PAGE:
1. It's plural here, instead of singular. If Heavens really means the cosmos, then that doesn't make sense, because that would mean the waters above the heaven (assuming heaven means sky...so the clouds?) and also the waters below (the sea) were gathered into one place, causing dry land to appear?

    2. Also, when he says "gathered into one place", does that mean that there was one body of water, and also one body of land?


    1:14-15 And God said, “Let there be lights in the expanse of the heavens(1) to separate the day from the night. And let them be for signs and for seasons, and for days and years, and let them be lights in the expanse of the heavens to give light upon the earth.” And it was so.

    1. It's plural here as well. This seems to make sense, if by "expanse of the heavens" he means the cosmos...because the lights are not in the sky, but in the universe...(is that what the author of genesis meant? Is that how he understood it?)


    1:20 And God said, “Let the waters swarm with swarms of living creatures, and let birds fly above the earth across the expanse of the heavens(1).

    Now this doesn't make sense...the birds flew across the expanse of the heavens? The birds flew in the universe? But if heaven and heavens mean the same thing in hebrew, how do you explain verses 6-8 (he specifically names the expanse that seperates the waters "Heaven").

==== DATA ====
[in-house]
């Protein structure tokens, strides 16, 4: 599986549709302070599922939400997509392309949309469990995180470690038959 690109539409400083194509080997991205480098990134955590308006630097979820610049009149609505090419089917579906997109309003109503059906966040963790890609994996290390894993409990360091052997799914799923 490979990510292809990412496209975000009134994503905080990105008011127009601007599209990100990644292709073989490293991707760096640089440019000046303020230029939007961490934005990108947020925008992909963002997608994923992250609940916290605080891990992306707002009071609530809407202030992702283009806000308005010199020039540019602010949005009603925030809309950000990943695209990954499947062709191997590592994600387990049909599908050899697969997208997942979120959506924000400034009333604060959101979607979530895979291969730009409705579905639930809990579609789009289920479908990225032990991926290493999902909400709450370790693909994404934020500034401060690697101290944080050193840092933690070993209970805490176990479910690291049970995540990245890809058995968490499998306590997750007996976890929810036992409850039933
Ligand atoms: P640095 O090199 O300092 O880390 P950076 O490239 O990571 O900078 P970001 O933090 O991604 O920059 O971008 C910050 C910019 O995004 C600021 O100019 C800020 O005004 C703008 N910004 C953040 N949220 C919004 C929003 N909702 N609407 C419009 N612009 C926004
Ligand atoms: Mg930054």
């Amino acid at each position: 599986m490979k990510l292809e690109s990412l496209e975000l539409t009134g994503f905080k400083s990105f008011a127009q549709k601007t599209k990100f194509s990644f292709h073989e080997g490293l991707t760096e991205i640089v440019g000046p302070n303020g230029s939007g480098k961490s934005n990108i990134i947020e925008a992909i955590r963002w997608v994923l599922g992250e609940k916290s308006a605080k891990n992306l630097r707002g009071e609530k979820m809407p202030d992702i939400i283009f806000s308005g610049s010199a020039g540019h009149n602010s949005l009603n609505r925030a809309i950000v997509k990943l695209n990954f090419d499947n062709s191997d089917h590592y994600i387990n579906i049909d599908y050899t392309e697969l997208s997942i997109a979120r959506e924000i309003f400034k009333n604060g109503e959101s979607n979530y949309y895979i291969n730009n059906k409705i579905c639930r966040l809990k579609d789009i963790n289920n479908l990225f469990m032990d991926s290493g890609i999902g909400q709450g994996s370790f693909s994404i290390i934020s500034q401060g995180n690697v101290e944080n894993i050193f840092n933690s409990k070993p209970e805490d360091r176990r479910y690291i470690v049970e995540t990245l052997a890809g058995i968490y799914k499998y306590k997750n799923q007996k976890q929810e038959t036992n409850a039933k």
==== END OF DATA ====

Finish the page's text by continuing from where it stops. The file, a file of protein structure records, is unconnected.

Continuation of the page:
2. #2
    Old Earther Guest
    Ancient Hebrew Cosmology, like that of the ancient Babylonians, envisioned a flat, circular Earth with a dome (expanse, firmament, heaven(s), etc.) covering it. Outside of the dome, it was thought, was pure light. Holes in the dome allowed the light to peer through, ie. stars.

  3. #3
    Hi vbc - the Bible teaches us that there are 3 heavens.

    Genesis 1:
    Heaven # 1 - expanse - the sky where the birds fly
    Heaven # 2 - space - the place filled with suns, moons, planets and stars.


    2 Corinthians 12:2-4(KJV) "I knew a man in Christ above fourteen years ago, (whether in the body, I cannot tell; or whether out of the body, I cannot tell: God knoweth such an one caught up to the third heaven."
    Heaven # 3 - the spiritual heaven; where God resides